Updated: May 8, 2021 5:15:42 am
OVERRULING PLEAS by the Centre, the Supreme Court Friday declined to interfere with a Karnataka High Court direction asking the Central Government to increase daily allocation of Liquid Medical Oxygen (LMO) for the state, which has emerged as the country’s new Covid hotspot, from 962 metric tonnes (MT) to 1,200 MT for a short period to tide over an acute shortage.
In its plea, the Centre said that if every High Court were to pass similar orders without regard to the stocks available, it will lead to chaos in LMO supply. The Bench said that while it is looking at the “larger issue”, it will not “leave the people of the state in the lurch”.
With a daily caseload of over 45,000 in the state, a Bench of Justices D Y Chandrachud and M R Shah said the Karnataka High Court’s order on May 5 is “well considered and well calibrated”.
The court said it was only an “ad-interim direction subject to such calibration as would be necessitated” after the state and the Centre had “mutually attempted to resolve the issue”. It said that the High Court “has furnished adequate reasons for issuing” the direction and that it “does not preclude a mutual resolution by the two governments, since the proceedings are still pending”.
In its May 5 order, the Karnataka High Court had granted the state government liberty to submit an additional representation to the Centre containing the projected requirement for at least one week and asked the Centre to consider it in four days.
The Supreme Court, while disposing of the Centre’s appeal, said the High Court’s order “is based on the need to maintain at least a minimum requirement as projected by the State Government until a decision on the representation is taken and the High Court is apprised”.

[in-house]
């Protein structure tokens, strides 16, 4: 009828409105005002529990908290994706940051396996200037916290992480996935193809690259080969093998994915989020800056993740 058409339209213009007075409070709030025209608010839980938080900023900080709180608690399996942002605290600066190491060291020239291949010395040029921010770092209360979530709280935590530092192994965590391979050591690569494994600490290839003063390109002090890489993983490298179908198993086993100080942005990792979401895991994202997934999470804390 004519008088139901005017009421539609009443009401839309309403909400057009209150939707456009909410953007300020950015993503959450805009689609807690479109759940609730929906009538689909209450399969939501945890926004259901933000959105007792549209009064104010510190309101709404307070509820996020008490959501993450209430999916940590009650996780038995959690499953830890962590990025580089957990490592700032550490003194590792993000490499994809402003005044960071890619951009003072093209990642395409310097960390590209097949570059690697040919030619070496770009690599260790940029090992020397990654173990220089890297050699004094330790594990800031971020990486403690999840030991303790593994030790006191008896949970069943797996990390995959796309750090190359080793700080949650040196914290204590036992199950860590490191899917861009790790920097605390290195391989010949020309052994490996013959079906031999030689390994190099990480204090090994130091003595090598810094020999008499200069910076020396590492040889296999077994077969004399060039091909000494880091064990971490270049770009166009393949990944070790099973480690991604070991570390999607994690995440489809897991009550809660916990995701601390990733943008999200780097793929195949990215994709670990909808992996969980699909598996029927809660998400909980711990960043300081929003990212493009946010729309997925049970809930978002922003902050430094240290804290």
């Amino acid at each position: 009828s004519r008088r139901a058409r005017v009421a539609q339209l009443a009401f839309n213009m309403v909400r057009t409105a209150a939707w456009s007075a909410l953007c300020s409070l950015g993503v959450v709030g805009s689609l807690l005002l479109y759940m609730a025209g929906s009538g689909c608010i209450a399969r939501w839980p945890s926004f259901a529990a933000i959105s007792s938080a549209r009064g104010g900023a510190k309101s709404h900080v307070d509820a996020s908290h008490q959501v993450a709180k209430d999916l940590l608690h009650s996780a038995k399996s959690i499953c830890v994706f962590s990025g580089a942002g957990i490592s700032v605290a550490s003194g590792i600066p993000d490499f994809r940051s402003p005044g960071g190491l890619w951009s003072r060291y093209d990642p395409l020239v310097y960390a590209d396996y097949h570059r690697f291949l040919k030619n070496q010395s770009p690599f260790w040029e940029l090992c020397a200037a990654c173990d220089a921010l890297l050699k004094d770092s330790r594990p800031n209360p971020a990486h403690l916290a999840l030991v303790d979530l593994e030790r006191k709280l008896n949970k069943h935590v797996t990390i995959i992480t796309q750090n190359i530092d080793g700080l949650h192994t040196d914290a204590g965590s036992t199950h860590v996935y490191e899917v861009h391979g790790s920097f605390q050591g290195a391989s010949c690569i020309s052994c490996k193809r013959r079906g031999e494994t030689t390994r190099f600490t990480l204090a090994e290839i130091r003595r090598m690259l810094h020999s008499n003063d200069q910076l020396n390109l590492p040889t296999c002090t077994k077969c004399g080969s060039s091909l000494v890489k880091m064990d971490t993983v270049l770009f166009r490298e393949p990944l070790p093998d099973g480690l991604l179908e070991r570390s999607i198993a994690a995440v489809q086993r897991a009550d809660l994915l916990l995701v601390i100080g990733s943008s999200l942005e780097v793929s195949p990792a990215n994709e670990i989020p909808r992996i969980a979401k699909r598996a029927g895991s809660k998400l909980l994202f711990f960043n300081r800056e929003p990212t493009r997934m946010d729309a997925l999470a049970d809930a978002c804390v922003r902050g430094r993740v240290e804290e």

It said: “Hence, without enquiring into the wider issues sought to be raised at this stage (and keeping them open) there is no reason to entertain the Special Leave Petition”.
Appearing for the Centre, Solicitor General Tushar Mehta said he is not being adversarial and is only concerned with the interim measure for increasing the quantity. “Because if every HC keeps directing, then it will be problematic…We have a limited quantity,” he said, adding that the Centre and state can sit together and sort it out.
“I am not challenging or alleging. This is our problem together as a nation…There are several HCs where such petitions are filed. If every HC directs what should be supplied, then the scheme of things will be unworkable…This leaves room for every High Court to start examining and allocating oxygen,” Mehta said.
But the bench pointed out that the HC had said the minimum requirement of Karnataka, as projected by the state government on May 5, was 1,162 MT. “It wasn’t arbitrary. Had we felt that they had stretched their powers, we would have interfered. But, this is a well considered and well calibrated order,” the bench said.
Justice Chandrachud told the S-G that the court had already said while hearing another plea on oxygen supply to Delhi that there will be a committee to ascertain requirements and availability, but that does not mean the High Courts will “shut their eyes” to the issues till then.
The S-G contended that “this leaves room for every HC to start examining and allocating oxygen”. “We are looking at a wider issue. We will not leave the people of the state in the lurch in the meanwhile,” the bench responded.
Mehta urged the court not to say so as it would mean that an institution wanted to keep citizens in the lurch. With the court not relenting, he requested it to at least add in the order that this will not be treated as a precedent.
Seeking a stay of the High Court order, the Centre had said that the “High Court failed to consider the rationale behind allocation of certain amounts of oxygen to each State and purely on the basis of purported shortage in the city of Bangalore, passed directions which, if fulfilled, will have a cascading effect and result in the total collapse of the system in its fight against the ongoing second wave of Covid-19 Coronavirus”.
It pointed out “that the entire nation is feeling the effects of the ongoing second wave of Covid-19 coronavirus and that, in such a situation it is imperative that the limited resources available at the disposal of the entire nation (in this case, oxygen supply), be put to its most judicious use, keeping in mind the overall situation in the country”.
It said the High Court order “would ultimately lead to mismanagement of resources and create a further chaotic environment in an already overburdened system”.
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